Friday, January 01, 2010

Bringing in 2010 with 2010! Future is Now!

2001: A Space Odyssey (occasionally referred to as simply 2001) is a 1968 science fiction film directed by Stanley Kubrick and written by Kubrick and Arthur C. Clarke. The film deals with thematic elements of human evolution, technology, artificial intelligence, and extraterrestrial life, and is notable for its scientific realism, pioneering special effects, ambiguous and often surreal imagery, sound in place of traditional narrative techniques, and minimal use of dialogue.

The film has a memorable soundtrack — the result of the association which Kubrick made between the rotary motion of the satellites and the dancers of waltzes, which led him to use the Blue Danube waltz by Johann Strauss II, and the famous symphonic poem Also sprach Zarathustra, by Richard Strauss.

Despite receiving mixed reviews upon release, 2001: A Space Odyssey is today recognized by many critics and audiences as one of the greatest films ever made; the 2002 Sight & Sound poll of critics ranked it among the top ten films of all time. It was nominated for four Academy Awards, and received one for visual effects. In 1991, it was deemed "culturally, historically, or aesthetically significant" by the United States Library of Congress and selected for preservation in The National Film Registry.

Clarke went on to write three sequel novels. The only filmed sequel, 2010, was based on Clarke's 1982 novel and was released in 1984. Kubrick was not involved in the production of this film, which was directed by Peter Hyams in a straightforward style with more dialogue. The film was only a moderate success, disappointing many critics as well as viewers.

On New Yew Day 2010, let's analyze accuracy of predictions

The primary predictions that are central to the plot of 2001: A Space Odyssey, made in 1968, those about space travel and artificial intelligence, did not materialize by that date (and still have not). However, many secondary futuristic elements of the story that are somewhat marginal to the plot have been accurate apprehensions of the future.


One futuristic device shown in the film already under development when the film was released in 1968 was voice-print identification, although the first prototype was not released until 1977. A credible prototype of a chess-playing computer already existed in 1968, even though it could be defeated by experts. Computers did not defeat champions until the late 1980s. While 10-digit phone numbers for long-distance national dialing originated in 1951, longer phone numbers for international dialing became a reality in 1970. Personal in-flight entertainment displays were first introduced in the 1980s strictly for the purpose of playing video games, but then broadened out for the purpose of TV broadcast and movies in a manner like that shown in the film. The film also shows flat-screen TV monitors, of which the first real-world prototype appeared in 1975. Plane cockpit integrated system displays, known as glass cockpits, were introduced in 1979. Rudimentary voice-controlled computing exists in the early 2000s, although it is still not as sophisticated as depicted in the film.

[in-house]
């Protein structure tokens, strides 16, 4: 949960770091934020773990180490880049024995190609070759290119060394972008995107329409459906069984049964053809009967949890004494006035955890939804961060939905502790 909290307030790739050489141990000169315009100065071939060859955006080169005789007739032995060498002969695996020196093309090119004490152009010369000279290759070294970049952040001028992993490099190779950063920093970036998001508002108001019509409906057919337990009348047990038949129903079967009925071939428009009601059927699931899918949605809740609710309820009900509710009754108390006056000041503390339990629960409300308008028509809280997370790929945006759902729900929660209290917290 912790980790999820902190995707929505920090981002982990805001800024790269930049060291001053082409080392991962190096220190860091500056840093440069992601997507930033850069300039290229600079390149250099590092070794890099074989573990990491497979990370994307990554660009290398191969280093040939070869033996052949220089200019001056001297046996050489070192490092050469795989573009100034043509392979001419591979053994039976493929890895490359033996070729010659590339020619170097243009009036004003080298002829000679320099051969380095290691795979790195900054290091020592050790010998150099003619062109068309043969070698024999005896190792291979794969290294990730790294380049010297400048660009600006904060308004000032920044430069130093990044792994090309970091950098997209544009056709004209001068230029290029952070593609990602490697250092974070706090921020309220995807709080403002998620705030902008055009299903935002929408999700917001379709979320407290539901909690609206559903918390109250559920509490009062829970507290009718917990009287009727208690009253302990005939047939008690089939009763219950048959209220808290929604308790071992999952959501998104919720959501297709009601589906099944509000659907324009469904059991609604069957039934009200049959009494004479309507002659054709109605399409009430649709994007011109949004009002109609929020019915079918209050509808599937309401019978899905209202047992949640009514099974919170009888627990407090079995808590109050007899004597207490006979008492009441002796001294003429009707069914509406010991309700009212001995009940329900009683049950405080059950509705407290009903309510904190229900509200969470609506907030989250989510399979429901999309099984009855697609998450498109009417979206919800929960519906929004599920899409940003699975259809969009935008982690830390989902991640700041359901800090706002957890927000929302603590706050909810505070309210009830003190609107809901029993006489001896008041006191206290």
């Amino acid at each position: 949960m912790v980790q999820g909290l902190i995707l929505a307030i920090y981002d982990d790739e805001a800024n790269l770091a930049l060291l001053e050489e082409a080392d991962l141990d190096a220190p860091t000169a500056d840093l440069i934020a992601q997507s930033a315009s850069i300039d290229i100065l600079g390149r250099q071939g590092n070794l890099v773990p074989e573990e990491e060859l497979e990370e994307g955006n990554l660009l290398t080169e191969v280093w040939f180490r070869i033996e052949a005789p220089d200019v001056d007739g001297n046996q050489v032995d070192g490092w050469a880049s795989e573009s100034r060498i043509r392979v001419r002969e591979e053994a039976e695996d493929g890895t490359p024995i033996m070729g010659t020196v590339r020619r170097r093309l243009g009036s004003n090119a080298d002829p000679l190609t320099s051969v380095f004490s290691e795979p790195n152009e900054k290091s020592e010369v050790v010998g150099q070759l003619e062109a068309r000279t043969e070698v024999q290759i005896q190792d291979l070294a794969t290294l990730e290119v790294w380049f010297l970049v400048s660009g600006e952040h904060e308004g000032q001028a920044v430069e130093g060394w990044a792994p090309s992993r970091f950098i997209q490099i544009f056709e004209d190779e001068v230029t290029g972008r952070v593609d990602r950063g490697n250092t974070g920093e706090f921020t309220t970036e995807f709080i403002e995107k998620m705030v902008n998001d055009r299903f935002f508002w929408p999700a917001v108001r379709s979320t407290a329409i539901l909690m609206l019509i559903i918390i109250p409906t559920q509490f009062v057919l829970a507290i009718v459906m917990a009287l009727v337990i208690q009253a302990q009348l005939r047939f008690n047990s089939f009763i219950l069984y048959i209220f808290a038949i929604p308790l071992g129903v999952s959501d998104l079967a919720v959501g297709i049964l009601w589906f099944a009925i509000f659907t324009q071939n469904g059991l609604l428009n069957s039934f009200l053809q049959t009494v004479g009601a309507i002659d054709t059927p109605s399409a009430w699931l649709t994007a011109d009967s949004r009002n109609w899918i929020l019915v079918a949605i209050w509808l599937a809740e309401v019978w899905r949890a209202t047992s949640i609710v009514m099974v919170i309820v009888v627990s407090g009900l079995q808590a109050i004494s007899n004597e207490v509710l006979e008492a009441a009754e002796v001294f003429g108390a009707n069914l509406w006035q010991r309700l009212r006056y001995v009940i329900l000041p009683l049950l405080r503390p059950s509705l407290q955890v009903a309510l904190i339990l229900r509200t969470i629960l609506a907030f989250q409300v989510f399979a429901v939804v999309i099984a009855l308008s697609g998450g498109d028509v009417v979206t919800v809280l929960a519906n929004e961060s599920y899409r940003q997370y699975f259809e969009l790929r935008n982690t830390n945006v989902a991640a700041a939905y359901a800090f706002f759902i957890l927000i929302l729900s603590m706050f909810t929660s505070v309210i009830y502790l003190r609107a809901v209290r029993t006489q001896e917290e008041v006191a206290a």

Some technologies portrayed as common in the film which have not materialized in the 2000s include commonplace space travel, space stations with hotels, moon colonization, suspended animation of humans, common (non-mobile) videophones, and strong artificial intelligence of the kind displayed by HAL.

Corporate and political realities
In terms of corporate realities, many more BBC stations existed in 2001 than did in 1968 as shown in the film, although there is no BBC 12. The corporations IBM, Aeroflot, Howard Johnsons, and Hilton Hotels, all of which appear in the film, have survived till 2001 and beyond. On the other hand, the film depicts a still-existing Pan Am and still-autonomous Bell System telephone company. Pan Am declared bankruptcy in 1991. The Bell System logo seen in the film was modified in 1969 and dropped entirely in 1983. Political realities are also quite different. The Union of Soviet Socialist Republics is alive and well in the film, but was dissolved in 1991.

Several elements have also become anachronistic in the years following the release of sequel 2010, the most obvious being the end of the Cold War and the fact that the Soviet Union ceased to exist in 1991. Pan American World Airways went out of business in 1991. The Astrodome is mentioned in passing as if active; however, the Astrodome closed in 2004. The closing sequence of the film briefly depicts the Lincoln Memorial in Washington, D.C., as seen from a small installation of fountains that was subsequently replaced by the National World War II Memorial.

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